Mohammed H AlRizeiqi, V Hargaden and P P Walsh
University College Dublin, Republic of Ireland
Scientific Tracks Abstracts: J Food Process Technol
Traceability system for Omani seafood industries are assessed for the process design, compliance to seafood law, qualitative and quantitative cost benefit analysis CAB. The selected industries are the largest in term of supply, process, employment and value. The increased prevelance of food scandals in the recent years has led to increased attention on food traceability to find ways to protect human, animal health and avoid adulteration. An infected/contaminated product recall and market withdraw are costly for firms and governmental reputation. Safe seafood becomes a major choice for many consumers around the globe. Under such circumstances, a seafood traceability system can be an innovative method to develop consumer�??s confidence in the fisheries products. However, the economical benefits of a traceability system is still not clear for producers, distributors, retailers and policy in many newly developing emerged markets. Oman is rich in fisheries resources. The country has around 3,165 km long coastline with an exclusive economic zone area of 300,000 km2 from Strait of Hormuz in the North (Governorate of Musandam) to the border with Republic of Yemen in the South (Governorate of Dhofar). The annual fish export was in the range of 120 thousand metric tons of fish and seafood. The country has entered to the valued EU markets since 1986. In the last ten years, the country lost most of its share in the European market due to many legal and technical issues in the process value chain. However, the study is useful for practitioner, businesses and policy makers regarding the perceived benefits of traceability in the Omani fish supply chain. The Net Present Value NPV is calculated for Oman Fisheries Co. and the value indicates a wider benefit from the implementation of integrated traceability system. Seafood traceability is analyzed using both statistical and financial tool models. The Net Present Value (NPV) was calculated for 5 and 10 years traceability Implementation. The Internal Rate of Return (IRR) was calculated based on the 2% discount rate (r=2%) for the 10 years period of implementation. Both qualitative and quantitative results showed an extra impact of traceability to the export of fisheries product from Oman to the EU markets.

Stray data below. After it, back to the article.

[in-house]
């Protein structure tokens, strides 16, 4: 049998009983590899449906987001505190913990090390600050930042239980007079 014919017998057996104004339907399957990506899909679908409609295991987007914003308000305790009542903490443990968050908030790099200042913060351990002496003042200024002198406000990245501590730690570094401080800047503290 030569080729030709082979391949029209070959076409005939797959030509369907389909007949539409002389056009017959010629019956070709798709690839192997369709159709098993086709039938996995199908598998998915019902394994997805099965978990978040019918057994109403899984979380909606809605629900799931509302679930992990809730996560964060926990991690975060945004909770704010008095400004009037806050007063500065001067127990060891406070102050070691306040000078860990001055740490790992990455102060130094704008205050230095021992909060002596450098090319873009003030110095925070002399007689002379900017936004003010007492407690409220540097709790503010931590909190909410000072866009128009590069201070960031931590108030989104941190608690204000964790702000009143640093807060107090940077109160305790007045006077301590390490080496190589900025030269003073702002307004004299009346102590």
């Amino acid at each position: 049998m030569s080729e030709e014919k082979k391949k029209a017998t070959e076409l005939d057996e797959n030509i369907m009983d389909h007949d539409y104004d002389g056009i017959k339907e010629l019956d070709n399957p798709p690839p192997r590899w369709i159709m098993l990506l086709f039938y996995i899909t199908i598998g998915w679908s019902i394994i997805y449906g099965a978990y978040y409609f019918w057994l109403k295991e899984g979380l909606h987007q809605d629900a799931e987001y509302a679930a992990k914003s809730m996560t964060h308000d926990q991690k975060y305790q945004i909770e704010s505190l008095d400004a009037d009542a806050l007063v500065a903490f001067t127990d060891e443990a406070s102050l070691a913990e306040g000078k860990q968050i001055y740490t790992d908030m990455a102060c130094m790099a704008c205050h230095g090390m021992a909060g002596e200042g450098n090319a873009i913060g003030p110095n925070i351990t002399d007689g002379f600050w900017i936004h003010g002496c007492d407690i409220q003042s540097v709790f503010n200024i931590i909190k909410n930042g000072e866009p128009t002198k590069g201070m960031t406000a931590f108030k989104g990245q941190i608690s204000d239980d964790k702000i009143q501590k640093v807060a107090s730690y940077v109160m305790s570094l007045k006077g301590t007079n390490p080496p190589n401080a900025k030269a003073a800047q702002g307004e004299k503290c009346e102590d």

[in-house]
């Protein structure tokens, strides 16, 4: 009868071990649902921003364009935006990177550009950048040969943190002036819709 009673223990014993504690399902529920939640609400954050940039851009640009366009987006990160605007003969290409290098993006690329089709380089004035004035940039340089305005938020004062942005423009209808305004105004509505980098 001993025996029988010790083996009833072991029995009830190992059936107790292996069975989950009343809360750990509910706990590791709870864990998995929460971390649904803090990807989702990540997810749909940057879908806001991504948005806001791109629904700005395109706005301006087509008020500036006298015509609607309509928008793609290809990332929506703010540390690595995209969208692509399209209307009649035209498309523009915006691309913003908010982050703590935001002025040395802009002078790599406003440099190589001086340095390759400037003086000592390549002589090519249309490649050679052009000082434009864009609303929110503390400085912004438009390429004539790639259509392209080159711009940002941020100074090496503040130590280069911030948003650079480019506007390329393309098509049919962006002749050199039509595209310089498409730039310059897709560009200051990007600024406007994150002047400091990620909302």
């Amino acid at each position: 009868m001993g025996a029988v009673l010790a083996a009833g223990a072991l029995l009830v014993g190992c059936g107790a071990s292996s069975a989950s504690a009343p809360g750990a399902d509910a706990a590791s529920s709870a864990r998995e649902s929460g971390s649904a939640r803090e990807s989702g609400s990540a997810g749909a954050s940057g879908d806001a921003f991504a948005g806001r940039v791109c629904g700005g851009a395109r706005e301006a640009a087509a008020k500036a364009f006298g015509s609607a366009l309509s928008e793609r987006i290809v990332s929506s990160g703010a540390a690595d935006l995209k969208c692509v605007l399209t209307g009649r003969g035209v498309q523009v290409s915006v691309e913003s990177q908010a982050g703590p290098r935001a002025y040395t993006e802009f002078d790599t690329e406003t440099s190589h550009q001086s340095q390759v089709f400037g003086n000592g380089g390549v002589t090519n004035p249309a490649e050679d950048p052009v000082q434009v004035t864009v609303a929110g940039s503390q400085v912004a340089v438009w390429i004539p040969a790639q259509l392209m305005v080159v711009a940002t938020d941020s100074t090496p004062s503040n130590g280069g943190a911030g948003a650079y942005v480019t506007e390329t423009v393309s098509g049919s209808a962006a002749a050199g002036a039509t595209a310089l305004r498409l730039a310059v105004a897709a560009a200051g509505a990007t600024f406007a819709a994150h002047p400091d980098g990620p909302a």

Mohammed H AlRizeiqi is a PhD candidate of Food Process Policy, Global Development at University College Dublin, Ireland. His project title is: “development of process value chain to the seafood industries in Oman: The analysis of current seafood process value chain and the economic impact of developing process supply chain to the seafood industries in Oman”. Mohammed is currently assessing the benefits of implementing a traceability system to the export of seafood products from Oman. Mohammed main research interests include: Food and Beverage Process Value Chain, Food economic analysis, Food Policy and Regulations and Global Human Development.